Law­suit tar­gets pro­posed sick leave or­di­nance


The As­so­ci­a­tion of Com­merce and In­dus­try and two trade as­so­ci­a­tions filed a law­suit in state District Court on Mon­day seek­ing to have Al­bu­querque’s pro­posed sick leave or­di­nance in­val­i­dated.

The law­suit al­leges that the pro­posed Healthy Work­force Or­di­nance is “a form of voter fraud” known as logrolling be­cause it lumps 14 dif­fer­ent is­sues as one.

“It’s an un­con­sti­tu­tional or­di­nance,” said Al­bu­querque at­tor­ney Pat Rogers, the at­tor­ney rep­re­sent­ing ACI, the New Mex­ico Restau­rant As­so­ci­a­tion and NAIOP, an or­ga­ni­za­tion that rep­re­sents com­mer­cial real es­tate devel­op­ers. The law­suit also asks a judge to de­clare the 2012 amend­ments to the

Al­bu­querque Min­i­mum Wage Or­di­nance un­en­force­able, al­leg­ing logrolling in that mea­sure as well.

The pro­posed sick time or­di­nance would re­quire em­ploy­ers in Al­bu­querque, re­gard­less of size, to al­low their work­ers to earn paid sick time off. It would ap­ply to full-time, part­time and tem­po­rary work­ers at any busi­ness with a physical pres­ence in Al­bu­querque.

Bar­ring in­ter­ven­tion from a judge, the pro­posed or­di­nance is ex­pected to ap­pear on the Oct. 3 mu­nic­i­pal bal­lot.

Ac­tively fight­ing the or­di­nance is the Al­bu­querque Coali­tion for a Healthy Econ­omy, a group of 26 busi­ness and trade or­ga­ni­za­tions, in­clud­ing the Greater Al­bu­querque Cham­ber of Com­merce, who ar­gue that the or­di­nance would hurt Al­bu­querque busi­nesses be­cause of in­creased costs and oner­ous record-keep­ing re­quire­ments.

The law­suit names the city of Al­bu­querque, the City Coun­cil and all nine city coun­cilors as de­fen­dants.

“This pro­posal was not a Berry ad­min­is­tra­tion, or city, ini­tia­tive,” the city’s le­gal de­part­ment said in a state­ment. “It was in­ter­est group ini­ti­ated as al­lowed by the City Char­ter. The city will take what­ever ac­tion the court or­ders in this case.”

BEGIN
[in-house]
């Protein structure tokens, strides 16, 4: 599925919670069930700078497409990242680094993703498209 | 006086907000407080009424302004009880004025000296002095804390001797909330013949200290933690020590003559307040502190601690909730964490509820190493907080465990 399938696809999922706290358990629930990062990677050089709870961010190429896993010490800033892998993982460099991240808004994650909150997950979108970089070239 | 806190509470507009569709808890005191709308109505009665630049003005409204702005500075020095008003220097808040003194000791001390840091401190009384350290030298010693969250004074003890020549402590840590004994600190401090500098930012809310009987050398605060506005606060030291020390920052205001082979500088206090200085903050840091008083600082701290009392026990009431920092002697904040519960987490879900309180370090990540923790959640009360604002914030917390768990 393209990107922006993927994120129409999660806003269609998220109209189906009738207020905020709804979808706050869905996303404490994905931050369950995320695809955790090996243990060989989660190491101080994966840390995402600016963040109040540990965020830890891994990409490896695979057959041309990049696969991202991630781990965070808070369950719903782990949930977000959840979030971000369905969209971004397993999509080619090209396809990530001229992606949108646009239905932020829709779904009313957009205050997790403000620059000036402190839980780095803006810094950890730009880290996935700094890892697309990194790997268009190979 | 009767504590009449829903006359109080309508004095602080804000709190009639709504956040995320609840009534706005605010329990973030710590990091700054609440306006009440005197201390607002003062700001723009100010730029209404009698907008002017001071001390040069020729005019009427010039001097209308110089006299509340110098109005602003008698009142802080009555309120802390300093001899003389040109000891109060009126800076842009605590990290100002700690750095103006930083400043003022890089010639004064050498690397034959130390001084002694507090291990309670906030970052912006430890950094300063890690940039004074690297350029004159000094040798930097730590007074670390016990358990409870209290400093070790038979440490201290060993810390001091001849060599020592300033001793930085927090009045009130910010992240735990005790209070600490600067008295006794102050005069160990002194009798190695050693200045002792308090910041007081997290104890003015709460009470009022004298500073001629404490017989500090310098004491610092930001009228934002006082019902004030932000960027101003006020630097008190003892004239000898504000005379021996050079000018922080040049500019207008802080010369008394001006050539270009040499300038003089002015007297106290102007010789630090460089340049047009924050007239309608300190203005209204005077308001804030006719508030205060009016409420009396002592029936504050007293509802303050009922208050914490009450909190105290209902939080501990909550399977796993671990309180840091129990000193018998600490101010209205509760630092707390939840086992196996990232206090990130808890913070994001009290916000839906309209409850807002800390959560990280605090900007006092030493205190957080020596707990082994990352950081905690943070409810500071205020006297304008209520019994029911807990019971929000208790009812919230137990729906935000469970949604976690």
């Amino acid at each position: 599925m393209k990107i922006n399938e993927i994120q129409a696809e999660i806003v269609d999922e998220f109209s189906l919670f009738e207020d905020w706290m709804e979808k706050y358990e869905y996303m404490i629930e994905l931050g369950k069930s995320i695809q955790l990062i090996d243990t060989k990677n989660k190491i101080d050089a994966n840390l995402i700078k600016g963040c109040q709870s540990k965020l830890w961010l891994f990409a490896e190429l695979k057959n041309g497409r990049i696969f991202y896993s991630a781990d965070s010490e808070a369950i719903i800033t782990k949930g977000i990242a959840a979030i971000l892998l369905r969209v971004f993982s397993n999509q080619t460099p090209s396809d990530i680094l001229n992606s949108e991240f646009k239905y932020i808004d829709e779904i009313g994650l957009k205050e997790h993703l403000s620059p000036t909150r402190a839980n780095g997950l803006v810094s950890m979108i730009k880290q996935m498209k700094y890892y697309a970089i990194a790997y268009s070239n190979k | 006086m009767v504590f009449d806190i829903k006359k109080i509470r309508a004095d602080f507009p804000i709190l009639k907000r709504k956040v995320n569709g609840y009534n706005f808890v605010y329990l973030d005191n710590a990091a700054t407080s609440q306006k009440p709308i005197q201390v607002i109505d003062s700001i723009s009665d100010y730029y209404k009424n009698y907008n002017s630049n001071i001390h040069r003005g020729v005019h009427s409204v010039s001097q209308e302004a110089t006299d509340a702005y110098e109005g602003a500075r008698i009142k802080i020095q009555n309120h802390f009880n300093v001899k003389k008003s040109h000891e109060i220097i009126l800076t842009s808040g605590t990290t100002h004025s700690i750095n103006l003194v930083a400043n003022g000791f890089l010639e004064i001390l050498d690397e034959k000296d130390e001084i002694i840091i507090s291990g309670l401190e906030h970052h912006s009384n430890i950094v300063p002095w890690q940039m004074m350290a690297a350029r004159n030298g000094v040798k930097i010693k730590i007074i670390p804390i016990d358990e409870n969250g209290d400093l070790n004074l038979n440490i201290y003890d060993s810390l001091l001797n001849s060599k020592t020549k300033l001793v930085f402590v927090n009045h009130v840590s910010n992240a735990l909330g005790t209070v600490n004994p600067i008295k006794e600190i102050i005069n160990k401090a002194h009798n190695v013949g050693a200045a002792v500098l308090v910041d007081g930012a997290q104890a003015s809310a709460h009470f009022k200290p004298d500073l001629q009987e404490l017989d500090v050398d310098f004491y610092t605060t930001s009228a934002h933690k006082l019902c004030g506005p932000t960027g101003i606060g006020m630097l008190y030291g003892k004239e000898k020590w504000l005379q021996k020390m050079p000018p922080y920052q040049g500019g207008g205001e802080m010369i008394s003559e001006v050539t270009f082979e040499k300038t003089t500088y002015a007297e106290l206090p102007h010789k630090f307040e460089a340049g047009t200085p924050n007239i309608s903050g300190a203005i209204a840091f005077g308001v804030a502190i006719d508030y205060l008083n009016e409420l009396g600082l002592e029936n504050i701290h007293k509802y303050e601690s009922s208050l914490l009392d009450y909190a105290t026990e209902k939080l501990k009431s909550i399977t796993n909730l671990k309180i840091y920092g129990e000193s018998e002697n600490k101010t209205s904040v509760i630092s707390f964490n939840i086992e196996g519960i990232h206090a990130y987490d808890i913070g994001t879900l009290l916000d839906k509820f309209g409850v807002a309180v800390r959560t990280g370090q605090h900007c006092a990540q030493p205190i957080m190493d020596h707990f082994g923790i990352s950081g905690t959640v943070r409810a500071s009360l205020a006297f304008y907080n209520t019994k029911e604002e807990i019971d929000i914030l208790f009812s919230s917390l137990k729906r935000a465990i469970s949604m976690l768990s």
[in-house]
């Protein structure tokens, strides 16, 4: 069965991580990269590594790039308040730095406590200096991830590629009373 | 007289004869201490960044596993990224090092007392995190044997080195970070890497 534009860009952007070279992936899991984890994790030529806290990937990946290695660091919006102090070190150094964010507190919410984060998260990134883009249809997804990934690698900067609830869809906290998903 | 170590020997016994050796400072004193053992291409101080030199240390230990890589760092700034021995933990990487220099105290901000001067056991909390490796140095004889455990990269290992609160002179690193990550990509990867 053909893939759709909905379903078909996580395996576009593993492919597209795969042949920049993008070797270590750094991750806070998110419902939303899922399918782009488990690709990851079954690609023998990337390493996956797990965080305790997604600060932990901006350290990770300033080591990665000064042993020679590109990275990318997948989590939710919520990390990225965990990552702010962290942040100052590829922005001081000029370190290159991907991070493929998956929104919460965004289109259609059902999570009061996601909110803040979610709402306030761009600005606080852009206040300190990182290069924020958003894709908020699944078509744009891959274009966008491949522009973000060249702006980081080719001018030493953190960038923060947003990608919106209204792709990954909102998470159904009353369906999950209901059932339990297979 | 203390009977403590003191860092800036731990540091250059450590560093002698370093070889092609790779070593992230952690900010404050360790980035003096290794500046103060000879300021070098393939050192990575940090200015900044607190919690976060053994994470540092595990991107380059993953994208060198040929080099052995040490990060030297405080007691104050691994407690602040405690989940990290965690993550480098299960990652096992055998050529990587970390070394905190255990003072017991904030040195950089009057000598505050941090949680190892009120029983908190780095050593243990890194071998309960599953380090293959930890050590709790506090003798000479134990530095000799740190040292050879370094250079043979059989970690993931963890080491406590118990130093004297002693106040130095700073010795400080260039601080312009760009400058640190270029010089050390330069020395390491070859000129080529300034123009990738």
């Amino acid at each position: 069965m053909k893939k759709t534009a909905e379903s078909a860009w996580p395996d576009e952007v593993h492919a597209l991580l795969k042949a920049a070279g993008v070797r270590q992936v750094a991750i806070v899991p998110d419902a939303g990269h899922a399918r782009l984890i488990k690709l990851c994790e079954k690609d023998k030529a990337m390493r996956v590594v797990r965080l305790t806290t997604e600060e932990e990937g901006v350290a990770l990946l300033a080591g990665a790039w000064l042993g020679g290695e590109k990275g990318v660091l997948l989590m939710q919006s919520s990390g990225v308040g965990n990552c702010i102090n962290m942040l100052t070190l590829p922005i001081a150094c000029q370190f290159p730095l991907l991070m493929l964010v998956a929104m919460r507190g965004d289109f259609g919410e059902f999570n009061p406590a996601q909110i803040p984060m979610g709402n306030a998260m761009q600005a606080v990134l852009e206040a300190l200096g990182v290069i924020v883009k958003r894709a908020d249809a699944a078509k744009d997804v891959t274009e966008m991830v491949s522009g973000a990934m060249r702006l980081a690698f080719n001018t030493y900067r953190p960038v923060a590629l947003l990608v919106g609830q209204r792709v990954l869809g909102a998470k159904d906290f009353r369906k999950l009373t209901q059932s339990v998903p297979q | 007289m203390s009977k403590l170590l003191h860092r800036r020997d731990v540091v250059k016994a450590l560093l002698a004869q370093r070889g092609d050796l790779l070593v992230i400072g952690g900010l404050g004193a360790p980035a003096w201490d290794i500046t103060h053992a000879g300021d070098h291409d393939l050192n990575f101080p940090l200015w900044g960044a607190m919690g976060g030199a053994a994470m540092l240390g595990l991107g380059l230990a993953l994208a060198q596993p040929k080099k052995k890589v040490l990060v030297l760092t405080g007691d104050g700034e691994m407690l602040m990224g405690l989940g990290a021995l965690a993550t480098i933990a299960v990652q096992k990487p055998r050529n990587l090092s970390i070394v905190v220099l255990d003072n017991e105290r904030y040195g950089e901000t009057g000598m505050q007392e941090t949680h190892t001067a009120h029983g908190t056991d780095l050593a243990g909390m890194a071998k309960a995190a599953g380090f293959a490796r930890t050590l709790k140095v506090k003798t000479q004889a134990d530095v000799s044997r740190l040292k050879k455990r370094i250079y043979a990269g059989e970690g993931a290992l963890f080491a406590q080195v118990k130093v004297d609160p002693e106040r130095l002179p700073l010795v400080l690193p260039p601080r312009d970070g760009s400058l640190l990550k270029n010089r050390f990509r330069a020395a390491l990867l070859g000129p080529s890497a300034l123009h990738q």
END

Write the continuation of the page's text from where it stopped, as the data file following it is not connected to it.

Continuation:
Tim Davis, a staff at­tor­ney with the New Mex­ico Cen­ter on Law and Poverty, said his group will file a mo­tion to in­ter­vene in the case.

“We think it doesn’t have any merit,” he said of the law­suit. “The logrolling pro­hi­bi­tions don’t ap­ply to the city of Al­bu­querque, and even if they did, this or­di­nance isn’t logrolling; ev­ery part of the or­di­nance per­tains to sick paid leave for the work­ers of Al­bu­querque.”

As for the chal­lenge to the min­i­mum wage or­di­nance, Davis said that elec­tion took place four years ago. He said any chal­lenge had to have been filed within 30 days of those elec­tion re­sults be­ing fi­nal­ized.

Sup­port­ers of the sick leave or­di­nance in­clude OLÉ New Mex­ico, the South­West Or­ga­niz­ing Project, the New Mex­ico Cen­ter on Law and Poverty and El Cen­tro de Igual­dad y Dere­chos. They gath­ered enough sig­na­tures to get the pro­posal on the bal­lot. Sup­port­ers ar­gue that the or­di­nance would en­sure that work­ers don’t have to choose be­tween their pay­check and car­ing for them­selves or a loved one.

Rogers said that if the or­di­nance is en­acted, “it will be the most ex­pen­sive and ex­pan­sive in the na­tion.”

“It will be a job killer and a great in­cen­tive for peo­ple to leave Al­bu­querque and New Mex­ico,” he said.

The min­i­mum wage or­di­nance was ap­proved by city vot­ers in 2012, in­creas­ing Al­bu­querque’s min­i­mum wage from $7.50 to $8.50 an hour and tieing fu­ture in­creases to the con­sumer price in­dex. It also set forth a min­i­mum wage for tipped em­ploy­ees.

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